Published July 16, 2012
The International Monetary Fund on Monday cut its global growth forecast and warned that the outlook could dim further if policymakers in Europe do not act with enough force and speed to quell their region's debt crisis.
In a mid-year health check of the work economy, the IMF also cautioned the productive capacity in a number of emerging market economies, such as China, India and Brazil, may be lower than previously believed and future growth could disappoint.
The IMF shaved its 2013 forecast for global economic growth to 3.9 percent from the 4.1 percent it projected in April, trimming projections for most advanced and emerging economies. It left its 2012 forecast unchanged at 3.5 percent.
"Downside risks to this weaker global outlook continue to loom large," the IMF said in an update of its World Economic Outlook. "The most immediate risk is still that delayed or insufficient policy action will further escalate the euro area crisis."
The global lender said advanced economies would only grow 1.4 percent this year and 1.9 percent in 2013.
It chopped its forecast for growth in emerging economies this year and next, projecting they will expand 5.9 percent in 2013 and 5.6 percent in 2012. Both figures are 0.1 percentage point lower than in April.
The IMF cut its growth forecast for the crisis-hit euro zone to 0.7 percent in 2013, while maintaining its projection of a 0.3 percent contraction this year. It said it now believes Spain's economy will shrink both this year and next.
The IMF sharply revised down its growth projections for the United Kingdom to 0.2 percent this year and to 1.4 percent in 2013. In April, the fund said the UK economy would expand 0.8 percent in 2012 and 2.0 percent next year.
MOVING IN THE RIGHT DIRECTION, BUT ...
The fund praised measures adopted by European leaders at a summit in June as "steps in the right direction" but called for more fiscal and banking integration. It urged the creation of a pan-European deposit insurance guarantee program and a mechanism to resolve failing banks.
"The utmost priority is to resolve the crisis in the euro zone," the IMF said.
It urged the ECB to provide ample liquidity to support banks under "sufficiently lenient conditions" and nudged the central bank to further ease monetary policy.
It made clear, however, that Europe was not the only risk to the outlook.
The IMF, which trimmed its U.S. forecasts slightly, said concerns were rising over a political battle brewing in Washington over how to avoid painful automatic spending cuts and tax increases at the start of next year.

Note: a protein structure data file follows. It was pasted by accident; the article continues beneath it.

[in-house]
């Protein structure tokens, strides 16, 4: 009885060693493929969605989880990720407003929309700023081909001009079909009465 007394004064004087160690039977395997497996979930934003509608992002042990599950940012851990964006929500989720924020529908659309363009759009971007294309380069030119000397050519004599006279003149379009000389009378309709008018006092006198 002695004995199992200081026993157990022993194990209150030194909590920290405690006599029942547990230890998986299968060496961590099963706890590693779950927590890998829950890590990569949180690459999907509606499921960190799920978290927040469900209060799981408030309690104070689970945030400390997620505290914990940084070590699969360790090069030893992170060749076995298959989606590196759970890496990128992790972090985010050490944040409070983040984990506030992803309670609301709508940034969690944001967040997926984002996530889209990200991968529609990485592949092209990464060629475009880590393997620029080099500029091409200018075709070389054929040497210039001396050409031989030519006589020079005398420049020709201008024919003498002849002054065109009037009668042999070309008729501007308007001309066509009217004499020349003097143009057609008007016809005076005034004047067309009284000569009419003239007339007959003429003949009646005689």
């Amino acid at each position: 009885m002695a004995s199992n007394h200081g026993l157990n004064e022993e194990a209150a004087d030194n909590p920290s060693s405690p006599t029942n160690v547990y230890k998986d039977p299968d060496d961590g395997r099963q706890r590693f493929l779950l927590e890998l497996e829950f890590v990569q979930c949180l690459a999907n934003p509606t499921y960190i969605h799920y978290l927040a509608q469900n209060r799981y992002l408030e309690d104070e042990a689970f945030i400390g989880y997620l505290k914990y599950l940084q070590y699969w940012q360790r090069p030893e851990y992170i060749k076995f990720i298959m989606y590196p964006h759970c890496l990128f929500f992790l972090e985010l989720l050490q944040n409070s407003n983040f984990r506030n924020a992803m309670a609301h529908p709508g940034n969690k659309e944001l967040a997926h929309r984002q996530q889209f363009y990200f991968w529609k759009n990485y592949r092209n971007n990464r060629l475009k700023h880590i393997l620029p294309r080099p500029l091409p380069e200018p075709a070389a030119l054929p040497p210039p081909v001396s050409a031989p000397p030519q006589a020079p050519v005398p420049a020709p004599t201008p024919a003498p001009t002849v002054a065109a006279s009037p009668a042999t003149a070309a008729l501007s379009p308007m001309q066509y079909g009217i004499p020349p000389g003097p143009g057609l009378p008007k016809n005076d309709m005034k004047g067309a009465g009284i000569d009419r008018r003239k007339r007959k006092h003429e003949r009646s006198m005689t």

The United States faces what economists are calling a "fiscal cliff" with the scheduled expiration of Bush-era tax cuts and $1.2 trillion in automatic spending reductions - enough fiscal tightening to knock the still-weak U.S. economy back into recession.
The nation is also expected to run into the statutory $16.4 trillion cap on its debt before the end of the year, raising the prospect of a default absent congressional action to raise it.
While financial markets believe Congress and the White House will find a way to avoid a fiscal train wreck, the IMF warned of the "potential for a significant adverse market reaction" if that consensus view began to falter.
Concerns about weaker growth have now also moved to emerging economies. The IMF said they are facing "extraordinary uncertainty" as global growth slows and investors shun riskier assets.
Earlier this year, policymakers in emerging economies were worried about large-scale capital inflows and excessive appreciation of their currencies. Those fears have given way to concerns over rapid depreciation and increased volatility in exchange rates. Currencies like the Brazilian real and Indian rupee have depreciated by between 15 and 25 percent in less than a quarter, the IMF noted.
"In emerging economies, policymakers should be ready to cope with trade declines and the high volatility of capital flows," it said.
The IMF cut its 2012 growth forecast for China 8.0 percent, down from 8.2 percent, and said it now expected growth of 8.5 percent next year, down from 8.8 percent.
It also sharply revised down its growth projections for India to 6.1 percent this year from 6.9 percent, and chopped its 2013 forecast to 6.5 percent from 7.3 percent.
Meanwhile, Africa's growth is still seen at a robust 5.4 percent this year and 5.3 percent in 2013, as the region mostly remains relatively insulated from external financial shocks.
The IMF said growth in the Middle East will be stronger this year as key oil producing countries boost production and Libya's economy rebounds from conflict in 2011, but it held its forecast for next year at 3.7 percent.